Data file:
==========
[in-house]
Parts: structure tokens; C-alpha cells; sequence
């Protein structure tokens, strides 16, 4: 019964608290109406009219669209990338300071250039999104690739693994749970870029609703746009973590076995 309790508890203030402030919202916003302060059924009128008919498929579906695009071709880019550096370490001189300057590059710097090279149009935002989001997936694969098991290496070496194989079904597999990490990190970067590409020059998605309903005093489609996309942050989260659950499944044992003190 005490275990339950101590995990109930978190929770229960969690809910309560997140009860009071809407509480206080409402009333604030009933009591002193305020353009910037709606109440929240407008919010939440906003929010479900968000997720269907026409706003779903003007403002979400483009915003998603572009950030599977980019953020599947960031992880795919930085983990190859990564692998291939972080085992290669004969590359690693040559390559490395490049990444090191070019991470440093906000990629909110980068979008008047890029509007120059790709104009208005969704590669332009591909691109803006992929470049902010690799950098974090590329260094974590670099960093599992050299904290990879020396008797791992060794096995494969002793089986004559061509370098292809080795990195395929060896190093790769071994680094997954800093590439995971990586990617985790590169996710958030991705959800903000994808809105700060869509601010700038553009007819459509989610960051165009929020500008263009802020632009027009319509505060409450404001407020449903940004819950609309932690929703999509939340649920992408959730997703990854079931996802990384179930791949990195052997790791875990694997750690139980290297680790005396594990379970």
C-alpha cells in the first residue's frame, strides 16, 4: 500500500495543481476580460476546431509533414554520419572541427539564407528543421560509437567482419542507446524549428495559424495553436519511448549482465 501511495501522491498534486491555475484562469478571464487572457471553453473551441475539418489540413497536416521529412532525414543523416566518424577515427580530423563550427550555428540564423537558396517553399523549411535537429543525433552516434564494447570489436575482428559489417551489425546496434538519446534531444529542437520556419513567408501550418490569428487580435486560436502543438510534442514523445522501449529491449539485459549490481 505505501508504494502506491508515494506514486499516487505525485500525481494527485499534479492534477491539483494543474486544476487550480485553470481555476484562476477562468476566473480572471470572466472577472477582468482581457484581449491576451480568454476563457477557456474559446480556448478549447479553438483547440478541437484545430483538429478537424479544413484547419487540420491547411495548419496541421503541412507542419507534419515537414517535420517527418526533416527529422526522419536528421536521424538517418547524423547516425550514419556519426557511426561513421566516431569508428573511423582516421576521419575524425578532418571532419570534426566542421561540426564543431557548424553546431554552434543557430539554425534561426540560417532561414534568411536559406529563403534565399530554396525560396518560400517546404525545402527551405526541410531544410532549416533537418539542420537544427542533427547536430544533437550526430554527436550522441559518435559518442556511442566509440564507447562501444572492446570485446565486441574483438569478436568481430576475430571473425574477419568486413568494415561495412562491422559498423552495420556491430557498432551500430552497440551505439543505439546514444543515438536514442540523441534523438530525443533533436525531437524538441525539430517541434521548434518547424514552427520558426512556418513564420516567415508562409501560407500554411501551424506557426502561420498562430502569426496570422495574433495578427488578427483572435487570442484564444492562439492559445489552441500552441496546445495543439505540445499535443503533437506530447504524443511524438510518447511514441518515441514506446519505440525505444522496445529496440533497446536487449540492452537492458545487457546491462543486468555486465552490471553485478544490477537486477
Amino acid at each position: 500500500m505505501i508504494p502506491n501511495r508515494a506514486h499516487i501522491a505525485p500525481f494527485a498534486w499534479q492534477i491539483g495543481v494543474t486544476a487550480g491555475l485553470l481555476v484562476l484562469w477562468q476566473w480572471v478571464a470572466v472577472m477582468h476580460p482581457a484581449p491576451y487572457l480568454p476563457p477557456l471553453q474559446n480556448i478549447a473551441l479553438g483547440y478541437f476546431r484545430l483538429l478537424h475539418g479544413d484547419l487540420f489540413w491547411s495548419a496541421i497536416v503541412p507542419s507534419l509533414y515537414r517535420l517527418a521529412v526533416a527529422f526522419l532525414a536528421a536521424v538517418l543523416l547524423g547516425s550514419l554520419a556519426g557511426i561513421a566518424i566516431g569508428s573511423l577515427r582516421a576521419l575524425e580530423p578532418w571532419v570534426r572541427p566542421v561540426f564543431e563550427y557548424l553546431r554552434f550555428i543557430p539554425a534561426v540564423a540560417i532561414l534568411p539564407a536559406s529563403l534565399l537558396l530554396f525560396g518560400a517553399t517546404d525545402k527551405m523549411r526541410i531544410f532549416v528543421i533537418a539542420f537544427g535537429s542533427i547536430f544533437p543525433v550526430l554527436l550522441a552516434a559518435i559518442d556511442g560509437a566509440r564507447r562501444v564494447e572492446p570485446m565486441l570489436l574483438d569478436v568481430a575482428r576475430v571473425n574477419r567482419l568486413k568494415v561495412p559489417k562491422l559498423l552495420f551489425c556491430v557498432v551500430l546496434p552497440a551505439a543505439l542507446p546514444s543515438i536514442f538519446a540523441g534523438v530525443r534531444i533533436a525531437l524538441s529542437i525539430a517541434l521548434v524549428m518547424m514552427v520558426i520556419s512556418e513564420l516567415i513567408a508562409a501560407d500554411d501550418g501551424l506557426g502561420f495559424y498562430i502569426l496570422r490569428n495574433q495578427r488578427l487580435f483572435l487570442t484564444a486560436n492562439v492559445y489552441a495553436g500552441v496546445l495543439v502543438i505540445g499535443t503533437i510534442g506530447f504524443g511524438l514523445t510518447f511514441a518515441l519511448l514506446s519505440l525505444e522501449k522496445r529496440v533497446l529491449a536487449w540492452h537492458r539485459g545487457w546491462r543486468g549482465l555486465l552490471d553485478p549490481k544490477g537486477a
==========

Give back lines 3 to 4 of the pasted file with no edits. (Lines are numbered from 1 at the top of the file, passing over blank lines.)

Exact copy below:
């Protein structure tokens, strides 16, 4: 019964608290109406009219669209990338300071250039999104690739693994749970870029609703746009973590076995 309790508890203030402030919202916003302060059924009128008919498929579906695009071709880019550096370490001189300057590059710097090279149009935002989001997936694969098991290496070496194989079904597999990490990190970067590409020059998605309903005093489609996309942050989260659950499944044992003190 005490275990339950101590995990109930978190929770229960969690809910309560997140009860009071809407509480206080409402009333604030009933009591002193305020353009910037709606109440929240407008919010939440906003929010479900968000997720269907026409706003779903003007403002979400483009915003998603572009950030599977980019953020599947960031992880795919930085983990190859990564692998291939972080085992290669004969590359690693040559390559490395490049990444090191070019991470440093906000990629909110980068979008008047890029509007120059790709104009208005969704590669332009591909691109803006992929470049902010690799950098974090590329260094974590670099960093599992050299904290990879020396008797791992060794096995494969002793089986004559061509370098292809080795990195395929060896190093790769071994680094997954800093590439995971990586990617985790590169996710958030991705959800903000994808809105700060869509601010700038553009007819459509989610960051165009929020500008263009802020632009027009319509505060409450404001407020449903940004819950609309932690929703999509939340649920992408959730997703990854079931996802990384179930791949990195052997790791875990694997750690139980290297680790005396594990379970």
C-alpha cells in the first residue's frame, strides 16, 4: 500500500495543481476580460476546431509533414554520419572541427539564407528543421560509437567482419542507446524549428495559424495553436519511448549482465 501511495501522491498534486491555475484562469478571464487572457471553453473551441475539418489540413497536416521529412532525414543523416566518424577515427580530423563550427550555428540564423537558396517553399523549411535537429543525433552516434564494447570489436575482428559489417551489425546496434538519446534531444529542437520556419513567408501550418490569428487580435486560436502543438510534442514523445522501449529491449539485459549490481 505505501508504494502506491508515494506514486499516487505525485500525481494527485499534479492534477491539483494543474486544476487550480485553470481555476484562476477562468476566473480572471470572466472577472477582468482581457484581449491576451480568454476563457477557456474559446480556448478549447479553438483547440478541437484545430483538429478537424479544413484547419487540420491547411495548419496541421503541412507542419507534419515537414517535420517527418526533416527529422526522419536528421536521424538517418547524423547516425550514419556519426557511426561513421566516431569508428573511423582516421576521419575524425578532418571532419570534426566542421561540426564543431557548424553546431554552434543557430539554425534561426540560417532561414534568411536559406529563403534565399530554396525560396518560400517546404525545402527551405526541410531544410532549416533537418539542420537544427542533427547536430544533437550526430554527436550522441559518435559518442556511442566509440564507447562501444572492446570485446565486441574483438569478436568481430576475430571473425574477419568486413568494415561495412562491422559498423552495420556491430557498432551500430552497440551505439543505439546514444543515438536514442540523441534523438530525443533533436525531437524538441525539430517541434521548434518547424514552427520558426512556418513564420516567415508562409501560407500554411501551424506557426502561420498562430502569426496570422495574433495578427488578427483572435487570442484564444492562439492559445489552441500552441496546445495543439505540445499535443503533437506530447504524443511524438510518447511514441518515441514506446519505440525505444522496445529496440533497446536487449540492452537492458545487457546491462543486468555486465552490471553485478544490477537486477